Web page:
TABLE I THE NUMBER OF TRANSECTS AND HABITAT FEATURES FOR EACH FOREST STAND IN COAPILLA, DURING 2007 Forest Fixed Transect Total Butterfly stand number length number diversity of transects (m) of transects 1 2 500 13 59 (391) 2 1 800 7 44 (213) 3 1 800 9 55 (310) 4 2 500 11 42 (219) 5 1 800 9 52 (248) 6 1 1500 11 79 (1070) 7 1 800 11 57 (6134) 8 1 1500 9 58 (312) 9 1 800 11 55 (427) Forest 1 500 11 28 (108) Total 12 102 Forest Number of Vegetation Number of stand flowering height tree species plants (cm) recorded 1 33 59 12 2 15 61 4 3 30 91 12 4 45 126 10 5 29 119 9 6 35 83 6 7 39 107 2 8 40 124 13 9 29 65 3 Forest 22 74 14 Total TABLE II CHECK-LIST OF BUTTERFLIES FROM COAPILLA, CHIAPAS, MEXICO (a,b) Taxon Abundance Range Abaeis nicippe (Cramer) 4 2 Achlyodes pallida (Felder) 8 NA Adelpha iphicleola iphicleola (Bates) 12 1 Adelpha leuceria leuceria (Druce) 9 1 Adelpha pithys (Bates) 13 1 Agraulis vallinae incarnata (Riley) 1 3 Altinote ozomene nox (Bates) 3 1 Anartia fatima fatima (Fabricius) 1 NA Ancyloxypha numitor (Fabricius) 3 NA Anteos clorinde (Godart) 2 3 Anteos maerula (Fabricius) 2 3 Anthanassa ardys ardys (Hewitson) 2 2 Anthanassa drusilla leeles (Bates) 5 3 Anthanassa otanes otanes (Hewitson) 2 NA Anthanassa aff. ptolyca ptolyca (Bates) 2 NA Anthanassa texana texana (Edwards) 2 NA Aphrissa statira statira (Cramer) 1 3 Apuecla maeonis (Godman & Salvin) 1 NA Astraptes fulgerator (Walch) 4 NA Autochton cellus (Boisduval & Leconte) 24 NA Autochton vectilucis (Butler) 69 NA Autochton sp. 52 NA Biblis hyperia aganisa (Boisduval) 2 3 Calephelis sp. 31 NA Caligo uranus Herrich-Schaffer 2 1 Calycopis clarina (Hewitson) 1 NA Calycopis isobeon (Butler & Druce) 21 NA Catasticta flisa flisa (Herrich-Schaffer) 12 2 Catasticta nimbice nimbice (Boisduval) 28 1 Catasticta nimbice ochracea (Bates) 1 NA Catasticta teutila fiavifaciata Beutelspacher 1 2 Celastrina argiolus gozora (Boisduval) 20 NA Chlosyne erodyle erodyle (Bates) 17 1 Chlosyne janais janais (Drury) 14 2 Chlosyne aff. marina (Geyer) 2 NA Cissia pompilia (Felder & Felder) 2 NA Consul excellens genini (Le Cerf) 2 NA Cupido comyntas (Godart) 58 NA Cyllopsis hedemanni hedemanni Felder 27 1 Cyllopsis hilaria (Godman) 3 NA Danaus gilippus thersippus (Bates) 13 2 Danaus plexippus plexippus (Linnaeus) 6 3 Denivia augustinula (Goodson) 2 NA Diaethria anna anna (Guerin-Meneville) 28 NA Diaethria pandama (Doubleday) 1 NA Dione juno huascuma (Reakirt) 18 3 Dione moneta poeyii Butler 86 3 Dircenna klugii klugii (Geyer) 38 1 Dismorphia crisia virgo (Bates) 27 1 Doberes anticus (Plotz) 1 NA Dryas iulia moderata (Riley) 10 3 Echinargus isola (Reakirt) 2 NA Electrostrymon sangala (Hewitson) 1 NA Enantia jethys (Boisduval) 10 NA Epargyreus aspina Evans 6 NA Erynnis tristis tatius (Edwards) 3 NA Eunica monima (Stoll) 6522 3 Euptoieta claudia daunius (Herbst) 3 NA Euptoieta hegesia meridiania Stichel 32 2 Eurema albula celata (Felder) 2 3 Eurema daira eugenia (Wallengren) 42 3 Eurema mexicana mexicana (Boisduval) 271 3 Eurema salome jamapa (Reakirt) 244 2 Fountainea glycerium glycerium (Doubleday) 1 NA Ganyra josephina josepha (Salvin & Godman) 1 NA Greta annette annette (Guerin-Meneville) 28 1 Hamadryas februa ferentina (Godart) 8 3 Heliconius charithonia vazquezae (Comstock & 25 3 Brown) Heliconius hortense (Guerin-Meneville) 20 NA Hemiargus hanno antibubastus Hubner 2 NA Heraclides thoas autocles (Rothschild & Jordan) 4 2 Hermeuptychia hermes (Fabricius) 554 NA Hypanartia godmanii (Bates) 6 2 Hypoleria lavinia cassotis (Bates) 31 1 Jonaspyge jonas (Felder & Felder) 17 NA Laothus barajo (Reakirt) 1 NA Leptophobia aripa elodia (Boisduval) 20 2 Leptotes marina (Reakirt) 2 NA Lerema accius accius (Smith) 3 NA Lerema lumina (Herrich-Schaffer) 20 NA Librita librita (Plotz) 1 NA Lieinix nemesis atthis (Doubleday) 1 NA Marpesia chiron marius (Cramer) 6 3 Marpesia petreus (Cramer) 13 3 Marpesia zerynthia dentigera (Fruhstorfer) 1 NA Mechanitis polymnia lycidice Bates 3 3 Melanis pixe pixe (Boisduval) 1 NA Mestra dorcas amymone (Menetries) 17 2 Methion aff. melas Godman 27 NA Morpho helenor montezuma Guenee 2 2 Nathalis iole Boisduval 9 NA Niconiades sp. 2 NA Noctuana lactifera bipuncta (Plotz) 1 NA Noctuana stator (Godman) 1 NA Oxeoschistus tauropolis tauropolis (Westwood) 1 NA Panthiades bathildis (Felder) 1 NA Papias aff. dictys (Godman) 9 NA Papilio polyxenes asterius Stoll 1 2 Parides photinus (Doubleday) 114 1 Parrhasius montezuma (Clench) 1 NA Pereute charops nigricans Joicey & Talbot 13 NA Phocides urania urania Godman & Salvin 1 NA Phoebis agarithe agarithe (Boisduval) 64 3 Phoebis neocypris virgo (Butler) 9 NA Phoebis philea philea (Linnaeus) 19 3 Phoebis sennae marcellina (Cramer) 9 3 Poanes inimica (Butler & Druce) 12 NA Poanes melane (Edwards) 32 NA Poanes zabulon (Boisduval & Leconte) 40 NA Pompeius pompeius (Latreille) 4 NA Protographium epidaus epidaus (Doubleday) 4 NA Pterourus garamas electryon (Bates) 4 1 Pterourus menatius victorinus (Doubleday) 1 NA Pyrgus communis (Grote) 4 NA Pyrgus oileus (Linnaeus) 25 NA Pyrisitia dina westwoodi (Boisduval) 3 2 Pyrisitia nise nelphe (Felder) 107 3 Pyrisitia proterpia (Fabricius) 31 3 Quasimellana sp. 2 NA Quinta cannae (Herrich-Schaffer) 1 NA Rekoa menton (Cramer) 1 NA Remella sp. 8 NA Satyrotaygetis satyrina (Bates) 57 1 Siproeta epaphus epaphus (Latreille) 33 2 Siproeta stelenes biplagiata (Fruhstorfer) 1 3 Smyrna blomfildia datis Fruhstorfer 5 2 Strymon cestri (Reakirt) 1 NA Strymon melinus (Hubner) 1 NA Synapte salenus (Mabille) 1 NA Tegosa anieta cluvia (Godman & Salvin) 10 NA Theagenes aegides (Herrich-Schaffer) 1 NA Thecla maeonis (Godman & Salvin) 1 NA Tmolus crolinus Butler & Druce 1 NA Urbanus prodicus Bell 46 NA Urbanus simplicius (Stoll) 6 NA Urbanus teleus (Hubner) 7 NA Vanessa annabella (Field) 4 NA Vanessa virginiensis (Drury) 20 2 Vehilius inca (Scudder) 2 NA Yphthimoides renata (Stoll) 3 NA Zerene cesonia cesonia (Stoll) 2 NA Ziegleria ceromia (Hewitson) 2 NA Zizula cyna (Edwards) 27 NA Taxon Habitat Abaeis nicippe (Cramer) 2 Achlyodes pallida (Felder) NA Adelpha iphicleola iphicleola (Bates) 2 Adelpha leuceria leuceria (Druce) 1 Adelpha pithys (Bates) 1 Agraulis vallinae incarnata (Riley) 2 Altinote ozomene nox (Bates) 2 Anartia fatima fatima (Fabricius) NA Ancyloxypha numitor (Fabricius) NA Anteos clorinde (Godart) 2 Anteos maerula (Fabricius) 2 Anthanassa ardys ardys (Hewitson) 2 Anthanassa drusilla leeles (Bates) 2 Anthanassa otanes otanes (Hewitson) NA Anthanassa aff. ptolyca ptolyca (Bates) NA Anthanassa texana texana (Edwards) NA Aphrissa statira statira (Cramer) 2 Apuecla maeonis (Godman & Salvin) NA Astraptes fulgerator (Walch) NA Autochton cellus (Boisduval & Leconte) NA Autochton vectilucis (Butler) NA Autochton sp. NA Biblis hyperia aganisa (Boisduval) 2 Calephelis sp. NA Caligo uranus Herrich-Schaffer 2 Calycopis clarina (Hewitson) NA Calycopis isobeon (Butler & Druce) NA Catasticta flisa flisa (Herrich-Schaffer) 1 Catasticta nimbice nimbice (Boisduval) 2 Catasticta nimbice ochracea (Bates) NA Catasticta teutila fiavifaciata Beutelspacher 1 Celastrina argiolus gozora (Boisduval) NA Chlosyne erodyle erodyle (Bates) 2 Chlosyne janais janais (Drury) 2 Chlosyne aff. marina (Geyer) NA Cissia pompilia (Felder & Felder) NA Consul excellens genini (Le Cerf) NA Cupido comyntas (Godart) NA Cyllopsis hedemanni hedemanni Felder 2 Cyllopsis hilaria (Godman) NA Danaus gilippus thersippus (Bates) 2 Danaus plexippus plexippus (Linnaeus) 2 Denivia augustinula (Goodson) NA Diaethria anna anna (Guerin-Meneville) NA Diaethria pandama (Doubleday) NA Dione juno huascuma (Reakirt) 2 Dione moneta poeyii Butler 2 Dircenna klugii klugii (Geyer) 2 Dismorphia crisia virgo (Bates) 1 Doberes anticus (Plotz) NA Dryas iulia moderata (Riley) 2 Echinargus isola (Reakirt) NA Electrostrymon sangala (Hewitson) NA Enantia jethys (Boisduval) NA Epargyreus aspina Evans NA Erynnis tristis tatius (Edwards) NA Eunica monima (Stoll) 2 Euptoieta claudia daunius (Herbst) NA Euptoieta hegesia meridiania Stichel 2 Eurema albula celata (Felder) 2 Eurema daira eugenia (Wallengren) 2 Eurema mexicana mexicana (Boisduval) 2 Eurema salome jamapa (Reakirt) 1 Fountainea glycerium glycerium (Doubleday) NA Ganyra josephina josepha (Salvin & Godman) NA Greta annette annette (Guerin-Meneville) l Hamadryas februa ferentina (Godart) 1 Heliconius charithonia vazquezae (Comstock & 2 Brown) Heliconius hortense (Guerin-Meneville) NA Hemiargus hanno antibubastus Hubner NA Heraclides thoas autocles (Rothschild & Jordan) 2 Hermeuptychia hermes (Fabricius) NA Hypanartia godmanii (Bates) 1 Hypoleria lavinia cassotis (Bates) 1 Jonaspyge jonas (Felder & Felder) NA Laothus barajo (Reakirt) NA Leptophobia aripa elodia (Boisduval) 1 Leptotes marina (Reakirt) NA Lerema accius accius (Smith) NA Lerema lumina (Herrich-Schaffer) NA Librita librita (Plotz) NA Lieinix nemesis atthis (Doubleday) NA Marpesia chiron marius (Cramer) 2 Marpesia petreus (Cramer) 2 Marpesia zerynthia dentigera (Fruhstorfer) NA Mechanitis polymnia lycidice Bates 2 Melanis pixe pixe (Boisduval) NA Mestra dorcas amymone (Menetries) 2 Methion aff. melas Godman NA Morpho helenor montezuma Guenee 2 Nathalis iole Boisduval NA Niconiades sp. NA Noctuana lactifera bipuncta (Plotz) NA Noctuana stator (Godman) NA Oxeoschistus tauropolis tauropolis (Westwood) NA Panthiades bathildis (Felder) NA Papias aff. dictys (Godman) NA Papilio polyxenes asterius Stoll 2 Parides photinus (Doubleday) 1 Parrhasius montezuma (Clench) NA Pereute charops nigricans Joicey & Talbot NA Phocides urania urania Godman & Salvin NA Phoebis agarithe agarithe (Boisduval) 1 Phoebis neocypris virgo (Butler) NA Phoebis philea philea (Linnaeus) 2 Phoebis sennae marcellina (Cramer) 2 Poanes inimica (Butler & Druce) NA Poanes melane (Edwards) NA Poanes zabulon (Boisduval & Leconte) NA Pompeius pompeius (Latreille) NA Protographium epidaus epidaus (Doubleday) NA Pterourus garamas electryon (Bates) 1 Pterourus menatius victorinus (Doubleday) NA Pyrgus communis (Grote) NA Pyrgus oileus (Linnaeus) NA Pyrisitia dina westwoodi (Boisduval) 2 Pyrisitia nise nelphe (Felder) 3 Pyrisitia proterpia (Fabricius) 2 Quasimellana sp. NA Quinta cannae (Herrich-Schaffer) NA Rekoa menton (Cramer) NA Remella sp. NA Satyrotaygetis satyrina (Bates) 1 Siproeta epaphus epaphus (Latreille) 2 Siproeta stelenes biplagiata (Fruhstorfer) 2 Smyrna blomfildia datis Fruhstorfer 1 Strymon cestri (Reakirt) NA Strymon melinus (Hubner) NA Synapte salenus (Mabille) NA Tegosa anieta cluvia (Godman & Salvin) NA Theagenes aegides (Herrich-Schaffer) NA Thecla maeonis (Godman & Salvin) NA Tmolus crolinus Butler & Druce NA Urbanus prodicus Bell NA Urbanus simplicius (Stoll) NA Urbanus teleus (Hubner) NA Vanessa annabella (Field) NA Vanessa virginiensis (Drury) 2 Vehilius inca (Scudder) NA Yphthimoides renata (Stoll) NA Zerene cesonia cesonia (Stoll) NA Ziegleria ceromia (Hewitson) NA Zizula cyna (Edwards) NA (a) The author of each taxon is given. The order is alphabetic, first by genus, then by species, subspecies (taxonomic authorities after Llorente-Bousquets et al., 2006, and Warren et al., 2010). (b) Abundance denotes the total number of individuals recorded for a given species. Range indicates the geographic range categories assigned for a given species: 1) restricted to southeast Mexico and Central America but not further south than Panama; 2) North America to Central America, and/or southern Mexico to northern South America; and 3) widespread in the Neotropics. Habitat indicates the habitat use recorded for a given species: 1) species making use of unmodified habitat; 2) species making use of modified habitat. NA: habitat use or geographic range information not available. Figure 5. The proportion of butterfly species using unmodified (a) and modified (b) habitats, when increasing geographic range; geographic distribution categories, 1: restricted to southeast Mexico and Central America but not further south than Panama, 2: North America to Central America, and/or southern Mexico to northern South America, and 3: widespread in the Neotropics. (Geographic categories modified from Thomas, 1991). Proportion of species a 1 0.53 2 0.35 3 0.12 b 1 0.13 2 0.35 3 0.52 Note: Table made from bar graph.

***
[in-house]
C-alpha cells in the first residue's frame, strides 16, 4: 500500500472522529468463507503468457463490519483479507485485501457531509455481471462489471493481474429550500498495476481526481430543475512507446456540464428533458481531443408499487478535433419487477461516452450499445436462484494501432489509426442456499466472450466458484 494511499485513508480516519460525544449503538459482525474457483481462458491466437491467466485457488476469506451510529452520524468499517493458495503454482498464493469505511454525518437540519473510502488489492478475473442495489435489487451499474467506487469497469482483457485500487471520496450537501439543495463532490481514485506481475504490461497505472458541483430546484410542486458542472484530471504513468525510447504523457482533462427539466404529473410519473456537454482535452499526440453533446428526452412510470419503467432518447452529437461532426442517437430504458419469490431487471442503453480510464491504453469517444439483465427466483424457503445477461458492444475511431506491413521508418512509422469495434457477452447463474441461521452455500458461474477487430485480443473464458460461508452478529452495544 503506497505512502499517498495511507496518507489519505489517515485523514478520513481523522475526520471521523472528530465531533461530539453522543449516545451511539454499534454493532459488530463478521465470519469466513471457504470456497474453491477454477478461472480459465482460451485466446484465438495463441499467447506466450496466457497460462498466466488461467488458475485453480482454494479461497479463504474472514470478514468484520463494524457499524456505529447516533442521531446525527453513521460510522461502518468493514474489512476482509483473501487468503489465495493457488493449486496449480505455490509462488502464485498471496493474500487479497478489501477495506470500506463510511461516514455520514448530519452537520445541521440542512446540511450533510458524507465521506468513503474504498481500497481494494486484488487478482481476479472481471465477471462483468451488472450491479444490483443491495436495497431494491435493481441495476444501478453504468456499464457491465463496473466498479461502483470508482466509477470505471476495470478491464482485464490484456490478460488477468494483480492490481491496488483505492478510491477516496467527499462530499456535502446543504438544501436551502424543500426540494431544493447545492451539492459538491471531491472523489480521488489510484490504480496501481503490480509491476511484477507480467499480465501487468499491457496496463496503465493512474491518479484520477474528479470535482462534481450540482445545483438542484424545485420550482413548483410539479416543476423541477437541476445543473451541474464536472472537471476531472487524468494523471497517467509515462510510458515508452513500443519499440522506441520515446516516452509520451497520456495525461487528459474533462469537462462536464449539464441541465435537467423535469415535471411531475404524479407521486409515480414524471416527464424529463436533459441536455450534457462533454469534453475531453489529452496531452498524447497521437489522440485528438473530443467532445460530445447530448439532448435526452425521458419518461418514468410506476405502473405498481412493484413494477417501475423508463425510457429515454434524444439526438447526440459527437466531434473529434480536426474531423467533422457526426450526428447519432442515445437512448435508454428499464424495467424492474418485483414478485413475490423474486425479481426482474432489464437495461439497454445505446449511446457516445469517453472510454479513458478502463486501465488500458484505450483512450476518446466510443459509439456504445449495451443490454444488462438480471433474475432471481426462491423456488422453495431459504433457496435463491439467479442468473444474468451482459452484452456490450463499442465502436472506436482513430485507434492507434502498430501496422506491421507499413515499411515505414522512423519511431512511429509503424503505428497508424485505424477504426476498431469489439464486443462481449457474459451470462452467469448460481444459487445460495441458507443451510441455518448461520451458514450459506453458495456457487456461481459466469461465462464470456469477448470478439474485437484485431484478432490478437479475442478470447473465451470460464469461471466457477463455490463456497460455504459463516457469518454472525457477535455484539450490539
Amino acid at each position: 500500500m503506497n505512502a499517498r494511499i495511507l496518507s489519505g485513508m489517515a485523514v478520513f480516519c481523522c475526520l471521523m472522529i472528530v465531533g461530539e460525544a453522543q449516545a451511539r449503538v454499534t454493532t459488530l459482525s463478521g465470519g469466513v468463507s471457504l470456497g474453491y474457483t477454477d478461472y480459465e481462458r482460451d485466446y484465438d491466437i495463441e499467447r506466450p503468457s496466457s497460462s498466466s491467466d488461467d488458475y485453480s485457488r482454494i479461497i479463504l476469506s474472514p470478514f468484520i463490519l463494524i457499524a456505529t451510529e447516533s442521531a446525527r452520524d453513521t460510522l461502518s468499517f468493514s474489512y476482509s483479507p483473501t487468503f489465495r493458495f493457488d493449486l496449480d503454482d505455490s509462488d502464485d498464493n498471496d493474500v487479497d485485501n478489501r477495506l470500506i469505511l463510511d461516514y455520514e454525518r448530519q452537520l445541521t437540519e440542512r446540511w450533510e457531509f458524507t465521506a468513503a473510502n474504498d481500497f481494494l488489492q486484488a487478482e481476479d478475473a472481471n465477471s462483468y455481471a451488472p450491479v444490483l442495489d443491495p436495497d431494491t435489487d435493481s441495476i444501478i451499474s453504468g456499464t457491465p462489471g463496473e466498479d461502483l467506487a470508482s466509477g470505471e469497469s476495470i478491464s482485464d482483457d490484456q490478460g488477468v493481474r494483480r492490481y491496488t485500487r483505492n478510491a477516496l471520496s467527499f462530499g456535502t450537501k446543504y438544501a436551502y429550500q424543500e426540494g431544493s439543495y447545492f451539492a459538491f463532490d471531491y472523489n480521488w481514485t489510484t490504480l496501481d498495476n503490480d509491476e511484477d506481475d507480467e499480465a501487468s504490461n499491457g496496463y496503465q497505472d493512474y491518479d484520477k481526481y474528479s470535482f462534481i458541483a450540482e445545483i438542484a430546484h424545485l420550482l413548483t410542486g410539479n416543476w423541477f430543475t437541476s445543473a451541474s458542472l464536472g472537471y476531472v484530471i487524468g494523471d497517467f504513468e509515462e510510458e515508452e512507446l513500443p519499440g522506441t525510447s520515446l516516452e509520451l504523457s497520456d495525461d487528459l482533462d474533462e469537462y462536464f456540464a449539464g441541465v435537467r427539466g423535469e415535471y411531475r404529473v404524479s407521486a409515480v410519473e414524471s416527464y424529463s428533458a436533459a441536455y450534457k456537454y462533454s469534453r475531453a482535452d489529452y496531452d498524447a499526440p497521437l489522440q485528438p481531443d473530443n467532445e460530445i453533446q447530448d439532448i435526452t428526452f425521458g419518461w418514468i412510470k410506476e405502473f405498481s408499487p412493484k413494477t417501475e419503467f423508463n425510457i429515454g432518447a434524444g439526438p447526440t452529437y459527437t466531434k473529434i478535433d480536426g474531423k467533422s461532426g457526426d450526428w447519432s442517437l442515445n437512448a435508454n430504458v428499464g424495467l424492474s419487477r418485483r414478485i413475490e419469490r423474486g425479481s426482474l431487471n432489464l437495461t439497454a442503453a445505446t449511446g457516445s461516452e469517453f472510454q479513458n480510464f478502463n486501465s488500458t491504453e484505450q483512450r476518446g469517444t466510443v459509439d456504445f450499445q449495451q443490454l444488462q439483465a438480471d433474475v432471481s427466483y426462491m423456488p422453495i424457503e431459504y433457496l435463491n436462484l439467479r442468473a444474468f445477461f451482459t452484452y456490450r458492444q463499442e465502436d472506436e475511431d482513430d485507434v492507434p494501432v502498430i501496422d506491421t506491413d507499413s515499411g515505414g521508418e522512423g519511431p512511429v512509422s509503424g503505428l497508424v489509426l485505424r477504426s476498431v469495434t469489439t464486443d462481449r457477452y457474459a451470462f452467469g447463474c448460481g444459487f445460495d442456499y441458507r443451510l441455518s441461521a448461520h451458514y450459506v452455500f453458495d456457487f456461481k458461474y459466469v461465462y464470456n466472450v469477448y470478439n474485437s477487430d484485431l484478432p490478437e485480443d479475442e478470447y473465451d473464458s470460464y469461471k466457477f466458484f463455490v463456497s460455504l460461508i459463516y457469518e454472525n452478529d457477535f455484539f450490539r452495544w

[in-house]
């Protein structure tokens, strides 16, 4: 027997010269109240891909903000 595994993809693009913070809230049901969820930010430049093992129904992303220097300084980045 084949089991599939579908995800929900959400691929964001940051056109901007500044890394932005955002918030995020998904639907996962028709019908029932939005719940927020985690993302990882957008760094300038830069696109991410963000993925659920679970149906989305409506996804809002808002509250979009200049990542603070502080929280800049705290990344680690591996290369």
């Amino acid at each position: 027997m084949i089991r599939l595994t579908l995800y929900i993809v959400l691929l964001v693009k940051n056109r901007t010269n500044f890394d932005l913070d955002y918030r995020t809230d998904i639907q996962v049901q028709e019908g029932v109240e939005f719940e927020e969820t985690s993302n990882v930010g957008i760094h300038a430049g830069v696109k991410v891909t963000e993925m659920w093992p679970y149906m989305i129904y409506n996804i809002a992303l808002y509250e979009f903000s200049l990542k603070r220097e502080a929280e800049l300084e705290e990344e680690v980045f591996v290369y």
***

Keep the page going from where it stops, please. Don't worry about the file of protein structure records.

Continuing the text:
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|Author:||Balam-Ballote, Yariely del Rocio; Leon-Cortes, Jorge L.|
|Date:||Jul 1, 2010|